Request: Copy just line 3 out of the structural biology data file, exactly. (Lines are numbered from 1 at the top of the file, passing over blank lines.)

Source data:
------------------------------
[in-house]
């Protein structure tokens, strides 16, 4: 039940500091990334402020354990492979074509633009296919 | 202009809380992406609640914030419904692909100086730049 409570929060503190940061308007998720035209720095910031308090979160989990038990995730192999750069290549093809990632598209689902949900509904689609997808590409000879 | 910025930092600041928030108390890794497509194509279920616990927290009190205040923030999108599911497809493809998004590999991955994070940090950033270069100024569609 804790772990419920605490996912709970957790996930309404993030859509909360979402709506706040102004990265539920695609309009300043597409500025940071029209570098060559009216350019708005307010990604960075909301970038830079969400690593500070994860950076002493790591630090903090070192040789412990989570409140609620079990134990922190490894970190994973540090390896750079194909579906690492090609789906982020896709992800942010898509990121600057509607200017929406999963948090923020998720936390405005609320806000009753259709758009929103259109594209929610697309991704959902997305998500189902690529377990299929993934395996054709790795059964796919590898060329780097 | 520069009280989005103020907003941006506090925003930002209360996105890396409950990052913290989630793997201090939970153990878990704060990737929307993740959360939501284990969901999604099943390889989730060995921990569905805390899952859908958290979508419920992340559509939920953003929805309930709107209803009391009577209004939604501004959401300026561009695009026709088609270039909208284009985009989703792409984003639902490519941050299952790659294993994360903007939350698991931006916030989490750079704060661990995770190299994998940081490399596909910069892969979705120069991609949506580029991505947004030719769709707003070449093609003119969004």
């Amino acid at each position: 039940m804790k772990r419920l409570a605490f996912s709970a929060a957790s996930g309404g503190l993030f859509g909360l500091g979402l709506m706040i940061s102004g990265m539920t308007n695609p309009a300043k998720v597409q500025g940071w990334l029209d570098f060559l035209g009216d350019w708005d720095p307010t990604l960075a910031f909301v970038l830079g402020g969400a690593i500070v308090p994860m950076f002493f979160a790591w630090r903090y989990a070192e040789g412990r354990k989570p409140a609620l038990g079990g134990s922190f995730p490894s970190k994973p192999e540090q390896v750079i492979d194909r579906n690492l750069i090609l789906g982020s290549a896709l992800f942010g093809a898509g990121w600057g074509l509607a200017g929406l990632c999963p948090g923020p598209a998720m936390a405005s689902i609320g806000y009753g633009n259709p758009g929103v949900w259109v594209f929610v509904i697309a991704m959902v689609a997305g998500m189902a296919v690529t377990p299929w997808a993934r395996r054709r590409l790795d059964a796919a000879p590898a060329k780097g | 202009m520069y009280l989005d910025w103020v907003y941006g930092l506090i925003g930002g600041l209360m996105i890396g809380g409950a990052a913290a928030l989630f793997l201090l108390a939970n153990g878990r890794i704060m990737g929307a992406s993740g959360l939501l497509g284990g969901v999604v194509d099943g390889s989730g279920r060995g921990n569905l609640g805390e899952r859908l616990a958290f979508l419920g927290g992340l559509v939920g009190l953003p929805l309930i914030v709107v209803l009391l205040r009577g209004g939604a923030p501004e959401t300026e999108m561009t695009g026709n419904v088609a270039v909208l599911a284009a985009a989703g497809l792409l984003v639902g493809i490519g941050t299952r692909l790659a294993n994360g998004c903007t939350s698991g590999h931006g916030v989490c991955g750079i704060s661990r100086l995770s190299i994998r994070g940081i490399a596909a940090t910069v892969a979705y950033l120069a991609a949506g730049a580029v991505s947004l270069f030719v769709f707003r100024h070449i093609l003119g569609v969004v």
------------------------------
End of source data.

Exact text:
């Amino acid at each position: 039940m804790k772990r419920l409570a605490f996912s709970a929060a957790s996930g309404g503190l993030f859509g909360l500091g979402l709506m706040i940061s102004g990265m539920t308007n695609p309009a300043k998720v597409q500025g940071w990334l029209d570098f060559l035209g009216d350019w708005d720095p307010t990604l960075a910031f909301v970038l830079g402020g969400a690593i500070v308090p994860m950076f002493f979160a790591w630090r903090y989990a070192e040789g412990r354990k989570p409140a609620l038990g079990g134990s922190f995730p490894s970190k994973p192999e540090q390896v750079i492979d194909r579906n690492l750069i090609l789906g982020s290549a896709l992800f942010g093809a898509g990121w600057g074509l509607a200017g929406l990632c999963p948090g923020p598209a998720m936390a405005s689902i609320g806000y009753g633009n259709p758009g929103v949900w259109v594209f929610v509904i697309a991704m959902v689609a997305g998500m189902a296919v690529t377990p299929w997808a993934r395996r054709r590409l790795d059964a796919a000879p590898a060329k780097g | 202009m520069y009280l989005d910025w103020v907003y941006g930092l506090i925003g930002g600041l209360m996105i890396g809380g409950a990052a913290a928030l989630f793997l201090l108390a939970n153990g878990r890794i704060m990737g929307a992406s993740g959360l939501l497509g284990g969901v999604v194509d099943g390889s989730g279920r060995g921990n569905l609640g805390e899952r859908l616990a958290f979508l419920g927290g992340l559509v939920g009190l953003p929805l309930i914030v709107v209803l009391l205040r009577g209004g939604a923030p501004e959401t300026e999108m561009t695009g026709n419904v088609a270039v909208l599911a284009a985009a989703g497809l792409l984003v639902g493809i490519g941050t299952r692909l790659a294993n994360g998004c903007t939350s698991g590999h931006g916030v989490c991955g750079i704060s661990r100086l995770s190299i994998r994070g940081i490399a596909a940090t910069v892969a979705y950033l120069a991609a949506g730049a580029v991505s947004l270069f030719v769709f707003r100024h070449i093609l003119g569609v969004v």